Today Eyebury is a quiet farm to the south of Eye village but in the 14th century it was a busy monastic moated grange & park with deer and cattle roaming the fields under the ownership of Peterborough Abbey. Until the dissolution in the mid 16th century it was one of the occasional residences of the abbots of Peterborough.
The present house at Eyebury was built in the late 17th century. In the cellar is the last remaining piece of the old monastic buildings, an old octagonal column which holds up a heavy ceiling beam. It’s highly likely that much of the monastic old buildings were used to fill in the moat.
The history of Eyebury began in the 12th Century. Abbot Walter of Bury built a hall which had an upper chapel and a new barn, and surrounded it with a moat and a drawbridge. This lasted over 100 years until Abbott William of Woodford arrived. The only part of the moat that still remains is to the north of the property as most has been filled in.
The Abbot William of Woodford started to build a new hall but it was his successor, the Abbot Godfrey of Crowland, who completed it in 1299. In the first 20 years of the 14th century Godfrey added a cook house, dairy, orchard, game park, windmill, stable, a large stone barn, dug four fish pools, built a wall around the Garden, added new chambers and offices and last of all in 1315 he added a brew house, lime kiln and poultry house.
Known Abbots that have spent time at Eyebury:
- Abbott Walter of Bury (1233-1246)
- Abbot William of Hotoft (1246-1249
- Abbot William of Woodford (1295-1299)
- Abbot Godfrey of Crowland (1299-1321)
- Abbott Adam de Boothy (1321-1338)
- Abbot Henry Morcot 1338
- Abbot William Genge 1405
An inventory of livestock kept at Eyebury in the year 1539 recorded that there were:
- 590 sheep
- 19 oxen
- Five bulls and bulchins
- 18 kine (cows)
- 13 heifers (two years and upwards)
- Eight steeres
- 12 yearling calves
- Four geldings for the saddle.
As part of the dissolution of the monasteries in 1539, Eyebury came under the ownership of the crown and was subsequently let to Sir John Russell, 1st Earl of Bedford.
Having entered royal service in about 1506 Sir John Russell served in the army of Henry VIII in France and was knighted for valor in 1522. He enjoyed the privileged position of a Gentleman of the Privy Chamber and was entrusted with many state offices and diplomatic missions. Most of the family estates were granted to him as a reward for these services. There is the The Duke Of Bedford Hall and Duke Of Bedford Primary School at nearby Thorney.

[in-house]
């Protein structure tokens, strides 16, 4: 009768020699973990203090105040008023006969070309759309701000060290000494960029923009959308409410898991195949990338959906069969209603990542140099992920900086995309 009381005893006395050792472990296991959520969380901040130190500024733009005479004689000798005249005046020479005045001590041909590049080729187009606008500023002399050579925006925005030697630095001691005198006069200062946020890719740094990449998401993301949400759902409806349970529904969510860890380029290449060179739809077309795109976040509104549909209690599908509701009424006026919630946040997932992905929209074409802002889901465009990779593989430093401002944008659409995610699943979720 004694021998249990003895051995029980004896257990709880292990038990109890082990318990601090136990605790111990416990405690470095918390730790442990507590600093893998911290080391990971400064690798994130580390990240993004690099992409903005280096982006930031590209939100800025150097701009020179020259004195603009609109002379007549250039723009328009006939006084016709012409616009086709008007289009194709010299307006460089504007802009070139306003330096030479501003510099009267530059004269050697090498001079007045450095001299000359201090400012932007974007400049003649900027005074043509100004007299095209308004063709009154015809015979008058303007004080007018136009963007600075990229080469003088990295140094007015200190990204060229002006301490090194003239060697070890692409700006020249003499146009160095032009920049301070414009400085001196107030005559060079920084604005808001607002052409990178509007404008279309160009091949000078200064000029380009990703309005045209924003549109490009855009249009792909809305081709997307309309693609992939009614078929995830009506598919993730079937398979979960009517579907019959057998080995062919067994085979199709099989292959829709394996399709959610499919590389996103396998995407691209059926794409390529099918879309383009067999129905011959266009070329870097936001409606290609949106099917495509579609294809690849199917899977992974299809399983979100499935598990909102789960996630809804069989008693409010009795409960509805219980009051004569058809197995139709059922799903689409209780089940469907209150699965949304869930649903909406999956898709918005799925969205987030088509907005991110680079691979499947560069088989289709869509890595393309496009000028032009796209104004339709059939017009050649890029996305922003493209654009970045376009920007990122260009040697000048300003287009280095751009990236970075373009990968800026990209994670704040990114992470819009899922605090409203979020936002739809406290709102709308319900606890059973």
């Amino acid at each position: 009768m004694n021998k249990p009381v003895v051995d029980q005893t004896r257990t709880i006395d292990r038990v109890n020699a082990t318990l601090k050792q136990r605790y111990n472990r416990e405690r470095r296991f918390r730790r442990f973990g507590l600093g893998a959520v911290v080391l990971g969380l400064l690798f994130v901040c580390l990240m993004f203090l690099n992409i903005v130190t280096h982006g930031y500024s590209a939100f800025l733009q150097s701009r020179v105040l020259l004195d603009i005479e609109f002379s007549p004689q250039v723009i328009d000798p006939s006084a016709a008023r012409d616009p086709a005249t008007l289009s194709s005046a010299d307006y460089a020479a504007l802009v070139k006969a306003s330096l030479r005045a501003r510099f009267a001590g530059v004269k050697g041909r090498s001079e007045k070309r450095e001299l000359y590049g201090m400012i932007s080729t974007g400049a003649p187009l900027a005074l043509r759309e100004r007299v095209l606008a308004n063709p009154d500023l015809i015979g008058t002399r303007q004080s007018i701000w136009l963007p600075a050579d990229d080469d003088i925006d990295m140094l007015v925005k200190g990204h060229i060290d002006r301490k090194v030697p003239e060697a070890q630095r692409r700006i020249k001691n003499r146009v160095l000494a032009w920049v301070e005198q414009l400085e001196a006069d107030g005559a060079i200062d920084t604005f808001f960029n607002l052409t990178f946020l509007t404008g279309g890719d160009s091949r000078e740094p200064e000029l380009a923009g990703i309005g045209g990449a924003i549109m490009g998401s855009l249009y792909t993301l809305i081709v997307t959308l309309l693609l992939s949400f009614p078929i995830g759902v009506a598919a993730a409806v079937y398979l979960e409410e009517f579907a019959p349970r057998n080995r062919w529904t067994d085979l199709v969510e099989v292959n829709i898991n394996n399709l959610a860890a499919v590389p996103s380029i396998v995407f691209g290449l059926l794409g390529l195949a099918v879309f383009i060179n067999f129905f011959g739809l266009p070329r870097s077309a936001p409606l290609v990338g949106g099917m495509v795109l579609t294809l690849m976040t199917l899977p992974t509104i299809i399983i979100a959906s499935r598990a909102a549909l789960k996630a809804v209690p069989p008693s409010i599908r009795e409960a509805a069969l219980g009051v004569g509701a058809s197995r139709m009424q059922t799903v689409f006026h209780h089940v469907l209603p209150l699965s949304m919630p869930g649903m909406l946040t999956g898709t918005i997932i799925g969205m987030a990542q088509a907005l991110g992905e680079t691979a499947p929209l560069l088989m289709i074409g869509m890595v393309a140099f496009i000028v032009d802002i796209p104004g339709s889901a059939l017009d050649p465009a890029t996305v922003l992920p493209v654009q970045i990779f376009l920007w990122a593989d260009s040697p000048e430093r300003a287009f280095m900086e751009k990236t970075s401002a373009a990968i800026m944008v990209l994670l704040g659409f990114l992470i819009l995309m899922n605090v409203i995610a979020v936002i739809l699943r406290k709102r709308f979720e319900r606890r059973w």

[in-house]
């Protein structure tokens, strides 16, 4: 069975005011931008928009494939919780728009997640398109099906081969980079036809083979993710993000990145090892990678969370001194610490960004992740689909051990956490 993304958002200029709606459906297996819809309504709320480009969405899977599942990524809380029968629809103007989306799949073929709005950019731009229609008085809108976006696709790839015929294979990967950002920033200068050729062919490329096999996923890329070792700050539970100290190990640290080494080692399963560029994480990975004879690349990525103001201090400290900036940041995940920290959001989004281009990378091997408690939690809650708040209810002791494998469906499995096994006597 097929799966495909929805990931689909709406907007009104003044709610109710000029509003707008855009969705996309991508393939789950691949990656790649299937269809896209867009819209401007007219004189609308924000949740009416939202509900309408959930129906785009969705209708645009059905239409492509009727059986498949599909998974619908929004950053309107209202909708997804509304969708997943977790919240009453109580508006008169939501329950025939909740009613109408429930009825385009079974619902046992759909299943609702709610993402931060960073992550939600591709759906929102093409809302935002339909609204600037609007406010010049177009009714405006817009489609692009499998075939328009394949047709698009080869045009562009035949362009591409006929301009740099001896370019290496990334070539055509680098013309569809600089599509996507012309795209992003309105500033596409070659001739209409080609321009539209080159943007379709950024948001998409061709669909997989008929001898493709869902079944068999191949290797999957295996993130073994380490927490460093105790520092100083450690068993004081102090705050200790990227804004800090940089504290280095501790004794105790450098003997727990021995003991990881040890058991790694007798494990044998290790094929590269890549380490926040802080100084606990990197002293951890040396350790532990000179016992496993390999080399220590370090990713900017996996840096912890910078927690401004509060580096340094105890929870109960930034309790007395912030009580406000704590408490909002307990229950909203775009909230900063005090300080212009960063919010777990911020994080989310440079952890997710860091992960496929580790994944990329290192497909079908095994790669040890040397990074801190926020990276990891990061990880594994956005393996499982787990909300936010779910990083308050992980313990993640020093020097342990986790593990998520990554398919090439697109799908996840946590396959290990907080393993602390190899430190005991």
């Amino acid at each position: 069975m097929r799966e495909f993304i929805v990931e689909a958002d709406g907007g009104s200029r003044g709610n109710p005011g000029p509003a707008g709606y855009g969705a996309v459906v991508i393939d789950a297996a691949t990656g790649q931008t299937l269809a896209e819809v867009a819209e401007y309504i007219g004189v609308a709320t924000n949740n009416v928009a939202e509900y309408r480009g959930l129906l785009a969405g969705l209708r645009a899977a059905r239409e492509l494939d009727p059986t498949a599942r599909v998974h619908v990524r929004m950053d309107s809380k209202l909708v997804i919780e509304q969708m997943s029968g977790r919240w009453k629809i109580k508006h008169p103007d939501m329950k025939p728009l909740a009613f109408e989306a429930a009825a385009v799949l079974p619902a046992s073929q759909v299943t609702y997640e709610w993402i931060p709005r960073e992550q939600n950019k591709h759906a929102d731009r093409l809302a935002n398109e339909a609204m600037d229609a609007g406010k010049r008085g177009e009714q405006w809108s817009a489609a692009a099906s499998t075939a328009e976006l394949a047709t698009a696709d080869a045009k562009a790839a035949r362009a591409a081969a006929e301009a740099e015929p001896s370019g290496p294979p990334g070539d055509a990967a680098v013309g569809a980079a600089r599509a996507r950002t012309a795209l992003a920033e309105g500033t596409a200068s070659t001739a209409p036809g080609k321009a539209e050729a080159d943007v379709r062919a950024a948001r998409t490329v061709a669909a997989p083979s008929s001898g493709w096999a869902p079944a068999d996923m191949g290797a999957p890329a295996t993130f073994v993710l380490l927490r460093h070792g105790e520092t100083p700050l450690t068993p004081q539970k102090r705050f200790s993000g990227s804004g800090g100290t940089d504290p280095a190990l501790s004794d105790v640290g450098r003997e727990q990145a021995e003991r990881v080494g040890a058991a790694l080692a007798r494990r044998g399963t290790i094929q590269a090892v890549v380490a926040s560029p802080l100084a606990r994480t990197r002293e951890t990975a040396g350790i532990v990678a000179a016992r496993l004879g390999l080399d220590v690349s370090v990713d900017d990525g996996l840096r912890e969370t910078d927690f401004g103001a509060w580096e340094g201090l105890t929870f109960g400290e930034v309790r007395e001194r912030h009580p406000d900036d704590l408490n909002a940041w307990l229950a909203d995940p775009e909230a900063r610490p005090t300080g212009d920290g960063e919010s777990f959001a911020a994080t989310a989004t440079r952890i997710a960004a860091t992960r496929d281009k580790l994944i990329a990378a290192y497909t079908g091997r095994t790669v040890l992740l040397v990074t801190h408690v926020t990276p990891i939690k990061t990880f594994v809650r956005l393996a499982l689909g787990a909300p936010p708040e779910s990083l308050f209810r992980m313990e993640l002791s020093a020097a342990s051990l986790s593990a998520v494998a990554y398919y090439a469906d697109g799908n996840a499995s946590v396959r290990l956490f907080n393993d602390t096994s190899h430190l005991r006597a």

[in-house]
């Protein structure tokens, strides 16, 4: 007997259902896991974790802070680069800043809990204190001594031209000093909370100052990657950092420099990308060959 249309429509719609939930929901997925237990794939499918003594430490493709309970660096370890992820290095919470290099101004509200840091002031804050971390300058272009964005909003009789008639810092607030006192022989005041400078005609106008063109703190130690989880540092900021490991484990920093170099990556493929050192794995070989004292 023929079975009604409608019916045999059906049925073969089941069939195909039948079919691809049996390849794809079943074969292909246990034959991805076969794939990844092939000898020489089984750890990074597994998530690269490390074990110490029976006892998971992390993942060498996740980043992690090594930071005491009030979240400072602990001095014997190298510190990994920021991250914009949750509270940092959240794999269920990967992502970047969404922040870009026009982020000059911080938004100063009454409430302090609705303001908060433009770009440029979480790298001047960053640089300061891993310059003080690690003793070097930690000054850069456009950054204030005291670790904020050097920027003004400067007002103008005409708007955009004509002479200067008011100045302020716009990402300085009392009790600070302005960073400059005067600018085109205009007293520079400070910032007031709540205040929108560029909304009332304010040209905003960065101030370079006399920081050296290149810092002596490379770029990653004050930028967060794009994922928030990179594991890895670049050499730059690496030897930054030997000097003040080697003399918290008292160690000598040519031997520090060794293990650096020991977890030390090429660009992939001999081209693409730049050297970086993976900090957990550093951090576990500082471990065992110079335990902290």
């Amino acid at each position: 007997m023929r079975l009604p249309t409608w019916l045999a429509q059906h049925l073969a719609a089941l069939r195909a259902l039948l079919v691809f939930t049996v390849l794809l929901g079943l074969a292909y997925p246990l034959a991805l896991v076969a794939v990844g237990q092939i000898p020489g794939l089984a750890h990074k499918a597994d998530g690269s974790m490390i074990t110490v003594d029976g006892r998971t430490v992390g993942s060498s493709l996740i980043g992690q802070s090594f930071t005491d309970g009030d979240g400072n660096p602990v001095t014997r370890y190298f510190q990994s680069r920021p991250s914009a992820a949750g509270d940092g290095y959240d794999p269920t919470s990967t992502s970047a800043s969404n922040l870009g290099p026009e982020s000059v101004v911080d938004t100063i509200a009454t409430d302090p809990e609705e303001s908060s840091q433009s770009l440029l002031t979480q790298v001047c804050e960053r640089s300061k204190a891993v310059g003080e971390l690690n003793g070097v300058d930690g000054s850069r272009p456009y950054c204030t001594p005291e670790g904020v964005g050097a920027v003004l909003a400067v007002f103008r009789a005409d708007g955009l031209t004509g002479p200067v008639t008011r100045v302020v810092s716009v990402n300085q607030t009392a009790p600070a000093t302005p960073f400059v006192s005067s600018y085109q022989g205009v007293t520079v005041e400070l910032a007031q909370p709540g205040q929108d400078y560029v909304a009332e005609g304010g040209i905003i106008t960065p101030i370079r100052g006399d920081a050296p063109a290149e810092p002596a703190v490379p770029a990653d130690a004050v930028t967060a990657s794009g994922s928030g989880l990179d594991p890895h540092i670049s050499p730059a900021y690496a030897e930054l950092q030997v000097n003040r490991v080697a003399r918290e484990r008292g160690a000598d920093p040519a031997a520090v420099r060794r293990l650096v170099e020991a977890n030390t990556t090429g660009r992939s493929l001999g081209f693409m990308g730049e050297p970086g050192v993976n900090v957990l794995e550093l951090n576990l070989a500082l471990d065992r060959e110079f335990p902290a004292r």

In the 18th century its recorded that a Mr John Goude an opulent grazier (meaning wealthy farmer who grazes cattle) was living there.
In 1810 the Leeds family who were originally farmers, came to Eyebury and lived there for over 100 years.
Alfred Nicholson Leeds (1847-1917) was the youngest of eight children of Edward Thurlow Leeds (1802 – 1851) and Eliza Mary Leeds (nee Nicholson). He was born at Eyebury and was educated at Warwick Grammer School. He desired to follow a medical career but circumstances necessitated his assuming the management of Eyebury farm from 1868. It was his elder brother, Mr. Charles E. Leeds, then studying at Oxford, received encouragement from Professor John Phillips to persevere in the collection of fossils round his home which he had already begun. A large part of a Plesiosaurian skeleton which he had discovered was, indeed, described by Phillips in his Geology of Oxford, who and the Thames Valley (1871). Under such stimulus he was soon joined by Alfred Leeds, and the two brothers gradually perfected methods of extracting the skeletons from the soft clay which were more scientific and thorough than had ever been attempted before. In 1887 Charles Leeds emigrated to New Zealand but Alfred continued on his search for fossils with the help of his one of his sons a young Edward Thurlow Leeds, and his wife.
Over time he amassed one of the largest collections of fossil vertebrates in the world. A fish that swam in the ocean 155 million years ago, the Leedsichthys, is named after him after he found fossils in the vicinity of Eyebury in 1898. In 1893 he was awarded part of the Lyall fund by the Geological society, an award that is still given out to this day.
Edward Thurlow Leeds (1877-1955), Alfred’s son who was named after his grandfather, was also born in Eyebury. After ill health caused the end to his career in the Federated Malay States Civil Service in 1903 he spent five years convalescing. Much of his time was spent in the gravel pits at Eye where his interest in archaeology developed. He became famous through his work with Anglo-Saxon archaeology and went on to be a keeper of the the Ashmolean Museum in Oxford until his retirement in 1945. Many of his finds are still on display there and at Peterborough museum.
The last of the family to leave the farm was Leeds’ mother Mary, when she went to Oxford to live with him in 1917. The farm was then sold to a Charles Patson with 304 acres of land.
In the 1990’s Eyebury Park (the land to the south and west of the farm) was converted to a members 18 hole, par 70 golf course until financial problems meant it was closed. For a time in early 2000 Peterborough United trained on a football pitch there although it’s now disused and just rough grassland.
Today Eyebury Farm House is privately owned, last sold in 2006 for £499,000 although there is more than one property on the plot.
* Gentleman’s magazine and historical chronicle, volume 83 January 1798 by John Nichols
* History, Gazette and Directory of Northamptonshire 1849
* The History of the Ancient Abbeys, Monasteries, Hospitals, Cathedral and Collegiate Churches
* The documentary archive of Edward Thurlow Leeds at the Ashmolean Museum